Pakistani residents gather at the site of a bomb explosion in Karachi on May 11, 2013. - Photo by AFP
Pakistani residents gather at the site of a bomb explosion in Karachi on May 11, 2013. - Photo by AFP

KARACHI: “I heard a blast and felt a sharp pain in my left side. I ran as far as my legs could carry me. Then I fell. I could hear gunfire, too, before I blacked out,” said Ziarat Khan, one of the lesser injured people of the Landhi blast which killed 11 and wounded 39 on Saturday morning.

“I was in charge of driving voters to the polling station,” he said after having undergone initial treatment at the Jinnah Postgraduate Medical Centre (JPMC), where the wounded and the dead were brought soon after the blast.

Naseer Ahmed, another man nursing a head injury, said that he owned a confectionery shop, Sargodha Sweets, at Dawood Chali. “I think I got a nasty cut on my head from the broken glass in my shop,” he said.

Abdul Samad, a teenager, had his very worried mother sitting near his head. Akbar Jan, the mother, said she had sent the boy to buy some chicken and vegetables. “I don’t think I can let him go out of my sight again,” she said quietly while thanking God for saving his life.

“I was on my bicycle and had just passed the Mazda milk truck when there was this loud explosion. I don’t know what happened to my bicycle or my slippers,” he said.

Other young boys, some even under 12 years of age, with broken and plastered limbs stared blankly in space.

Outside near the hospital morgue, Tajber Khan was looking for his 12-year-old son, Yaqoob. “He had been so excited about these elections. Throughout the past month, he had been leaving home at odd hours to watch the preparations under way in the area,” said the man.

“This morning, too, he left to watch people lining up to cast their vote. I called him back but he left home again after having breakfast. Now I can’t find him anywhere,” the father cried. “I have looked everywhere, in the morgue, among the wounded. I don’t know where else to look for him.”

Among the dead was 22-year-old Asad Khan. His friends sat on the footpath outside the morgue with ashen faces as they surrounded the deceased’s young brother, Subhan, who was hysterically screaming his brother’s name, saying that he knew something like that could happen. “We are all neighbours in the area, living within two kilometers of each other,” one of the friends, Mohammad Usman, said. Asked if the boys had any older relatives, the friend said that their father was also wounded in the explosion and was somewhere in the main hospital.

Another inconsolable young man was being given a bottle of cold water to have a sip and catch his breath in one of the Chhipa ambulances parked outside the morgue after identifying his brother’s body. He was unable to talk.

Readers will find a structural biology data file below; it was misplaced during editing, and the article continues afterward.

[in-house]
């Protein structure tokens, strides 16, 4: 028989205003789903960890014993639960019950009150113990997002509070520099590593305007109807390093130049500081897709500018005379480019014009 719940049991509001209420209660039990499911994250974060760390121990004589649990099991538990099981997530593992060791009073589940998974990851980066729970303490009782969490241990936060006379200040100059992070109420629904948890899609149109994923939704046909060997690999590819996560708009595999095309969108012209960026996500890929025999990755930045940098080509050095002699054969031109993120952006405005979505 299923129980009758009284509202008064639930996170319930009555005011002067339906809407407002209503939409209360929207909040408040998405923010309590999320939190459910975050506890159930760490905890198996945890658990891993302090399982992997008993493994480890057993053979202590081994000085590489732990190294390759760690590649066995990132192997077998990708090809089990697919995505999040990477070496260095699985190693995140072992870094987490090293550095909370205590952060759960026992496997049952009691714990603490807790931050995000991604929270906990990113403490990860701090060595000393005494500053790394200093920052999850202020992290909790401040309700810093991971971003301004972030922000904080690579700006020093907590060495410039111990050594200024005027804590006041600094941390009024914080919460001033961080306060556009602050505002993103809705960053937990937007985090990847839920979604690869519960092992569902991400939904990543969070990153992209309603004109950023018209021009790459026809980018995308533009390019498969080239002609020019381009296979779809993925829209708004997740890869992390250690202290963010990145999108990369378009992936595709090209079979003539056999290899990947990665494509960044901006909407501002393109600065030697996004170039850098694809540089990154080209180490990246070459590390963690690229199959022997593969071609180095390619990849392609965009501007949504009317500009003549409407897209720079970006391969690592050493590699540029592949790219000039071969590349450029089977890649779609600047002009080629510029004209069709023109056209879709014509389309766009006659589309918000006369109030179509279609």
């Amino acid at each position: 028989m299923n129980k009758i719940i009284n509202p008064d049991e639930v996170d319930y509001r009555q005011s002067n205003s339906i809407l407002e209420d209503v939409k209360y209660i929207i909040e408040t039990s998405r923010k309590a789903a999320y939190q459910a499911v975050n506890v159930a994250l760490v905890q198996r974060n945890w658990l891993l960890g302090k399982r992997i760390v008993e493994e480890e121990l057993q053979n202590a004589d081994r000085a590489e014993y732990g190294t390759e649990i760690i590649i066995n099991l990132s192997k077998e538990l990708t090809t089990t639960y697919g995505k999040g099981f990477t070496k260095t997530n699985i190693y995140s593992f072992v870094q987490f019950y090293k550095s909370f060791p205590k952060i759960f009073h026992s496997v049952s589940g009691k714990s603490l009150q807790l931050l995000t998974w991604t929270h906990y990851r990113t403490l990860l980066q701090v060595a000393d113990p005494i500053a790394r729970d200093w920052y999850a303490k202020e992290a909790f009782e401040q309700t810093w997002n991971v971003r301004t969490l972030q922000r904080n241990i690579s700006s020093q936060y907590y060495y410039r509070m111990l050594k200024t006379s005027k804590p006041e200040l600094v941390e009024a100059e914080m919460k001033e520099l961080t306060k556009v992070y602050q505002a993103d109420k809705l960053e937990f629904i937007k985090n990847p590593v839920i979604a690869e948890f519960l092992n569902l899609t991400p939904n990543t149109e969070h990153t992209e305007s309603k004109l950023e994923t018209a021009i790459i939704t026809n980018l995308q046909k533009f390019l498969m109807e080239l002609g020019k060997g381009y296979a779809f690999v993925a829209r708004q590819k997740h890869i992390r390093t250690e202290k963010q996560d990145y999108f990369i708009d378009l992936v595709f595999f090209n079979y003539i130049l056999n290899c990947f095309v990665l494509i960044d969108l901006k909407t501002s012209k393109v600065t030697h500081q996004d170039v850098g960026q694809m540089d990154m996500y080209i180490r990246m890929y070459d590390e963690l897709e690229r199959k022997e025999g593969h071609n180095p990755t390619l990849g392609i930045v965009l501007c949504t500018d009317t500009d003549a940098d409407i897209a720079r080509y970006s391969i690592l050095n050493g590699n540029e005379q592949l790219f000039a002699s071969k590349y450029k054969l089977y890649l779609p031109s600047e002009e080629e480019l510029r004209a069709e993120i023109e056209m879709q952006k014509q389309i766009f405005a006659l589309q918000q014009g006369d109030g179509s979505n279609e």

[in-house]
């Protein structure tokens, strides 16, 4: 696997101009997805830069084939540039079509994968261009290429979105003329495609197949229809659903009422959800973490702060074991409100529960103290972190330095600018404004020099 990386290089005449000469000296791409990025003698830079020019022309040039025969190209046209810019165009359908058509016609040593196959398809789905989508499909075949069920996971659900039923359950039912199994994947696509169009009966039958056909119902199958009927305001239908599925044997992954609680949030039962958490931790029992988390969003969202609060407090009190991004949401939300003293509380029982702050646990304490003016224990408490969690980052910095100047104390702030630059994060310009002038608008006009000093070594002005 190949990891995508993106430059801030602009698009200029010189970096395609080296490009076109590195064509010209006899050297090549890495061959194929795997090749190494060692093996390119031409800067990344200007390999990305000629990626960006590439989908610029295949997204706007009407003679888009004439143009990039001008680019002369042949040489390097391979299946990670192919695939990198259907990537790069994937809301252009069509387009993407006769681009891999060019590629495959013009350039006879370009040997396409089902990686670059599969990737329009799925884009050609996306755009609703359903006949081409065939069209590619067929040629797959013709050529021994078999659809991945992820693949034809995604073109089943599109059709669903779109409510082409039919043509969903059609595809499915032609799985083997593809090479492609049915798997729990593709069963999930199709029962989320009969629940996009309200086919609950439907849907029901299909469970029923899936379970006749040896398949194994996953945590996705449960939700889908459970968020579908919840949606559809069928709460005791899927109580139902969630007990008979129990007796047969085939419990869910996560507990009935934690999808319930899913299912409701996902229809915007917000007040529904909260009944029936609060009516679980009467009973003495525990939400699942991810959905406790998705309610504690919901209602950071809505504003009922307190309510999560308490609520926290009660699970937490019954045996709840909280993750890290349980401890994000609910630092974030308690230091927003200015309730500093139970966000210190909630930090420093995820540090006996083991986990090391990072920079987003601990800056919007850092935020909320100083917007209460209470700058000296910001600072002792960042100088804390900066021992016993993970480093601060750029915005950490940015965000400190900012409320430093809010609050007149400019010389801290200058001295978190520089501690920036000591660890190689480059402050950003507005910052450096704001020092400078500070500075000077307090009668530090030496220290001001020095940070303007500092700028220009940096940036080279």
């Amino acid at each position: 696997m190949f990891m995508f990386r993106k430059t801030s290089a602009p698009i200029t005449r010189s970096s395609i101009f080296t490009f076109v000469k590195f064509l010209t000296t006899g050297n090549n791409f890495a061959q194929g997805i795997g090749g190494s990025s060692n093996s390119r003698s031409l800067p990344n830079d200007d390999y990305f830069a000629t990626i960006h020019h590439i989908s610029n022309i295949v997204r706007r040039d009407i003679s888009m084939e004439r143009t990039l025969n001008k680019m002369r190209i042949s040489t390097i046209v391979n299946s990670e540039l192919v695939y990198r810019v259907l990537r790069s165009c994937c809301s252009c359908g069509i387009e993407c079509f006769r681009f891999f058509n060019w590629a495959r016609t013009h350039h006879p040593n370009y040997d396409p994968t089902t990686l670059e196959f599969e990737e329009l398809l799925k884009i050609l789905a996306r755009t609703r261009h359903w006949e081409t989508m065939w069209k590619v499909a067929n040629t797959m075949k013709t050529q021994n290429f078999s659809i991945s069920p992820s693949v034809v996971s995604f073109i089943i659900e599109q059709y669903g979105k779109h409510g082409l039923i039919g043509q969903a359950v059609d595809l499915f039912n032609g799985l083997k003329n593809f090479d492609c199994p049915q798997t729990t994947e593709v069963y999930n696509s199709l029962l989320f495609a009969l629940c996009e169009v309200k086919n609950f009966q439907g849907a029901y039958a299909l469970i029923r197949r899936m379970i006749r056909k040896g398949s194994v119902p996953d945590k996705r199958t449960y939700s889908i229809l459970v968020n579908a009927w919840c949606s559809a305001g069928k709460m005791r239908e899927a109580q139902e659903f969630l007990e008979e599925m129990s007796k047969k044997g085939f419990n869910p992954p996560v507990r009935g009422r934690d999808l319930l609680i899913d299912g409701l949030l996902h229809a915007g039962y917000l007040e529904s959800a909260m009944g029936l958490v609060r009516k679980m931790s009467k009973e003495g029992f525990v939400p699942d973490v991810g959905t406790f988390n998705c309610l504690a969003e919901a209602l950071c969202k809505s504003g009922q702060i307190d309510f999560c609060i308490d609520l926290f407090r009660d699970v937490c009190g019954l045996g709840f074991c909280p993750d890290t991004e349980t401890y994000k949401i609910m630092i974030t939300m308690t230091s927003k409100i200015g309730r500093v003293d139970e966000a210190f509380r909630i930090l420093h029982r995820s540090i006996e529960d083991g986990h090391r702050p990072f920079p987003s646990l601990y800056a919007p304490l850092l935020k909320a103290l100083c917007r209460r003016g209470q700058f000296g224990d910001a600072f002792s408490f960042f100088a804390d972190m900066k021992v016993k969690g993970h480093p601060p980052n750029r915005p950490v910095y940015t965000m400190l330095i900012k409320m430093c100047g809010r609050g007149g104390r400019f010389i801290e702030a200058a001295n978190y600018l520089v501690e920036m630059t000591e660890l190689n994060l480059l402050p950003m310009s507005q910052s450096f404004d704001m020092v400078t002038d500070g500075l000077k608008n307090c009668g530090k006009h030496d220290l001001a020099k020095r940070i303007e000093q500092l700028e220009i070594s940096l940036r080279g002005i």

“Two of our workers, too, lost their brothers in the blast while one is seriously injured,” said an ambulance driver in blue uniform.

An elderly man, Dawood Khan, came to identify his brother Nawab Khan’s body. “I rushed to the JPMC when I heard the injured were being brought here. He was not among the injured so someone suggested I come here. I found him here. He was only 35,” he said wiping off the tears from his eyes.

Advocate Amanullah, an MQM worker, also came to the hospital when he heard about the blast. “The regional office where the blast occurred is owned by my old friend and class fellow, Shaukat,” he said.

“Shaukat was also injured in the attack,” he said, adding that there was no army or security personnel in sight at the place of the incident. “We only had our own private guards, some of whom also didn’t even show up today due to transport problems, etc.”

Meanwhile, head of the Accident and Emergency at the JPMC Dr Seemin Jamali said her department had received 11 bodies, three of whom could not be identified. “One of the dead was a three-year-old boy,” she said. The number of injured was 39, 10 of whom were children under 12, she told Dawn on Saturday morning.

“Seven of the injured are on the critical list,” she provided.

Asked about the injuries, the doctor said: “Well, we did find metallic pieces and bearing balls in the wounds but the forensics lab will be in a better position to explain the kind of explosive used in the attack.”

Shahi Syed

“Terrorists responsible for this don’t want the three parties to contest the elections. They think they can gain more strength and make it to the parliament by killing their competitors. Well, there is another parliament on a higher level where today’s martyrs will present their case to our Maker,” said ANP Sindh chief Shahi Syed while speaking to the media outside the hospital’s emergency department.

“There have been so many children injured and one dead in this latest attack. The children were all young, around three, eight and 10 years old. What kind of a coward did this?” he said.

“To my colleagues, I will say please remain calm. We are fighters. We will still be contesting, we do not intend to boycott the elections though there will be a three-day mourning afterwards. But no strike call, mind you.”


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